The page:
NASA’s Perseverance rover continues to make history on Mars


Stephen Curry | Flickr

Rachel Dalloo

Months after NASA’s Perseverance rover landed on Mars, the agency continues to make groundbreaking history and new discoveries on the red planet.

NASA’s Mars helicopter Ingenuity, became the first aircraft to make a “powered, controlled flight” on another planet on April 19.The Ingenuity team at NASA’s Jet Propulsion Laboratory discovered the helicopter’s success through the Perseverance rover during the early hours of the morning last month.

“Ingenuity is the latest in a long and storied tradition of NASA projects achieving a space exploration goal once thought impossible,” acting NASA Administrator Steve Jurczyk said in a NASA press release. “The X-15 was a pathfinder for the space shuttle. Mars Pathfinder and its Sojourner rover did the same for three generations of Mars rovers. We don’t know exactly where Ingenuity will lead us, but today’s results indicate the sky – at least on Mars – may not be the limit.”

Ingenuity’s successful flights since completing its historic first flight have many NASA officials hopeful that helicopters will be instrumental to the further exploration of Mars and “scout the way” for other rovers and potential astronauts to go to the planet, according to BBC News.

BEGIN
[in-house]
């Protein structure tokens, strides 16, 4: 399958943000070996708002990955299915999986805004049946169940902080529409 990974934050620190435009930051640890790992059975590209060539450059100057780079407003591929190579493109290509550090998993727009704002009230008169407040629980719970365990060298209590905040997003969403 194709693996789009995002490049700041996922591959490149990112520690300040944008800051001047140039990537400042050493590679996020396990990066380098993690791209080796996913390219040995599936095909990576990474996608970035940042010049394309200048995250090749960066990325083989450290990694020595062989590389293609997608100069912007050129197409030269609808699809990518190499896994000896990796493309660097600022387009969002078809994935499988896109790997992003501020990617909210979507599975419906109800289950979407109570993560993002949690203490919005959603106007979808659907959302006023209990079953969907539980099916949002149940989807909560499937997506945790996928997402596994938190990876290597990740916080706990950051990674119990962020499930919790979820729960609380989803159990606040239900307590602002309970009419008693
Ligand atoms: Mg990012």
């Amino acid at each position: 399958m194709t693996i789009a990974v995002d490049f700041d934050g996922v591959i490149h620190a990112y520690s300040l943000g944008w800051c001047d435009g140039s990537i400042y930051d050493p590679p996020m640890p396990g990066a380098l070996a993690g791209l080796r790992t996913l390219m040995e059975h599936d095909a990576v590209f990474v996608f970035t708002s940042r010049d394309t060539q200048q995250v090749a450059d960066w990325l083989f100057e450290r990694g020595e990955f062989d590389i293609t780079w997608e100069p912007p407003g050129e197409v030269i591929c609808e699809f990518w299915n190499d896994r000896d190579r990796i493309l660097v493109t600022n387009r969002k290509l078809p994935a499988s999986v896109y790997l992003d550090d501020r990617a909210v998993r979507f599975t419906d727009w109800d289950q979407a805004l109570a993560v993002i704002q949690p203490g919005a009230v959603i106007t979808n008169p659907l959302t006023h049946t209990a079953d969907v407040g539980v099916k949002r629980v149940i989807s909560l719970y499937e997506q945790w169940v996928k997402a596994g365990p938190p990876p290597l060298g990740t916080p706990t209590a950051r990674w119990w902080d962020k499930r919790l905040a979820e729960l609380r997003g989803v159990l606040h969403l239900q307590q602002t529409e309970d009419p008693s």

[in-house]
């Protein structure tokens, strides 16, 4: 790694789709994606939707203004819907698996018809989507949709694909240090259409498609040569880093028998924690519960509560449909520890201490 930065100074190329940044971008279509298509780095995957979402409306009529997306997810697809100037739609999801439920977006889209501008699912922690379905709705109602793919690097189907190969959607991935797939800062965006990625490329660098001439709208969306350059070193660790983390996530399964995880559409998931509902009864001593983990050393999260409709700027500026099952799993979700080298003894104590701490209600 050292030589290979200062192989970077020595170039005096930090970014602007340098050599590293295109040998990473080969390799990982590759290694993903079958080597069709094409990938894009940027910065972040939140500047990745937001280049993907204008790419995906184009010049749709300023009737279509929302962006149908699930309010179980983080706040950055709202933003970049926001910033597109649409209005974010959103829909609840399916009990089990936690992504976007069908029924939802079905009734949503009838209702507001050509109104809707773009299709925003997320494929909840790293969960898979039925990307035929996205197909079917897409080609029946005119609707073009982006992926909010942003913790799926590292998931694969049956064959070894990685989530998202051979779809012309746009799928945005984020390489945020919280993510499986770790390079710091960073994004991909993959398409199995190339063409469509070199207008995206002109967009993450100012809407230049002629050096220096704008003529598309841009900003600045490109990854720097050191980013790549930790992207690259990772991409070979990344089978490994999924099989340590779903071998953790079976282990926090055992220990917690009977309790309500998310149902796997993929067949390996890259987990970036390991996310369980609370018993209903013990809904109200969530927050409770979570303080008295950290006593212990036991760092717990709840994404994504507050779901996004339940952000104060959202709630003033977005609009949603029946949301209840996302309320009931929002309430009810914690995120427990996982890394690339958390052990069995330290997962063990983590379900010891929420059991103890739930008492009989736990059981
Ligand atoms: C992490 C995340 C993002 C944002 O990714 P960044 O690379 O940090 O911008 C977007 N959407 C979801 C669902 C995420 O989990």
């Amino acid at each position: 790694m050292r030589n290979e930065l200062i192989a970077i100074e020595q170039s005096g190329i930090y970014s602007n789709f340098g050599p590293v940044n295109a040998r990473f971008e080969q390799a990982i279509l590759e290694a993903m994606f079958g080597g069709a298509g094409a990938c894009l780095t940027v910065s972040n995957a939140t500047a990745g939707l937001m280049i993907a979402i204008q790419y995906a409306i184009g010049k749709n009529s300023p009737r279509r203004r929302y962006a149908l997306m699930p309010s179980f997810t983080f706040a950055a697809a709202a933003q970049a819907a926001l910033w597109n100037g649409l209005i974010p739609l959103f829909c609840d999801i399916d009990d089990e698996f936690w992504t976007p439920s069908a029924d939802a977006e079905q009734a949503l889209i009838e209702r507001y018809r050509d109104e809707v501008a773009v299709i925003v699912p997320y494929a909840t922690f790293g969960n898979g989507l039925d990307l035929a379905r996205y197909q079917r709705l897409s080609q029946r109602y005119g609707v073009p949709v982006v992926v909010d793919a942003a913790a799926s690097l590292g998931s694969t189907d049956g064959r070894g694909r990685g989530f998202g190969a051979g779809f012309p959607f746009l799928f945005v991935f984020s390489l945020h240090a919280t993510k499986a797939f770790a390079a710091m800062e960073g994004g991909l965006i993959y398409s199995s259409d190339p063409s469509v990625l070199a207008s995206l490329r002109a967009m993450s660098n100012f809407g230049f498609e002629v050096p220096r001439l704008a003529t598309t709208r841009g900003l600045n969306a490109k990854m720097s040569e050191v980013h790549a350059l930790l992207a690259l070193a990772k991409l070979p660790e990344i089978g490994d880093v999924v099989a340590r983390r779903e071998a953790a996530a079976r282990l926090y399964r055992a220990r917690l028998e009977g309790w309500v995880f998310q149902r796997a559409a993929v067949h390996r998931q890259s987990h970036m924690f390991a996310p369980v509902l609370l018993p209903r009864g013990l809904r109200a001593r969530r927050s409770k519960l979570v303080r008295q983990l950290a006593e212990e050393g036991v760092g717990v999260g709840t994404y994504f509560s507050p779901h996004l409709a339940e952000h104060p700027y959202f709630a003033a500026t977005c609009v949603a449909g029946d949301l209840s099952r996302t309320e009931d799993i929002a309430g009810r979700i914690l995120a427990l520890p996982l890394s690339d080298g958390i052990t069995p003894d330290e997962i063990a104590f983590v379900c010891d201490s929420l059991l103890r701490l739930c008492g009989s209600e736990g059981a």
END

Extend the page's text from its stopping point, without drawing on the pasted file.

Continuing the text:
In addition to the success of Ingenuity, the Perseverance Mars rover successfully converted carbon dioxide from the planet’s atmosphere into oxygen after a test that took place on April 20, one day after NASA made headlines with the news of the first controlled flight.

A “toaster-size” instrument connected to Perseverance named the Mars Oxygen In-Situ Resource Utilization Experiment accomplished the feat that has many scientists excited about its future implications, according to NASA.

“This is a critical first step at converting carbon dioxide to oxygen on Mars,” Jim Reuter, associate administrator for Space Technology Mission Directorate said.

“MOXIE has more work to do, but the results from this technology demonstration are full of promise as we move toward our goal of one day seeing humans on Mars. Oxygen isn’t just the stuff we breathe. Rocket propellant depends on oxygen, and future explorers will depend on producing propellant on Mars to make the trip home.”

This development brings great hope that in the near future, oxygen can be isolated and stored on the red planet, which could help fuel rockets and potentially permit astronauts to explore and breathe on Mars’ surface.

“MOXIE isn’t just the first instrument to produce oxygen on another world,” Trudy Kortes, director of technology demonstrations, said.

“It’s the first technology of its kind that will help future missions ‘live off the land,’ using elements of another world’s environment, also known as in-situ resource utilization,” according to NASA.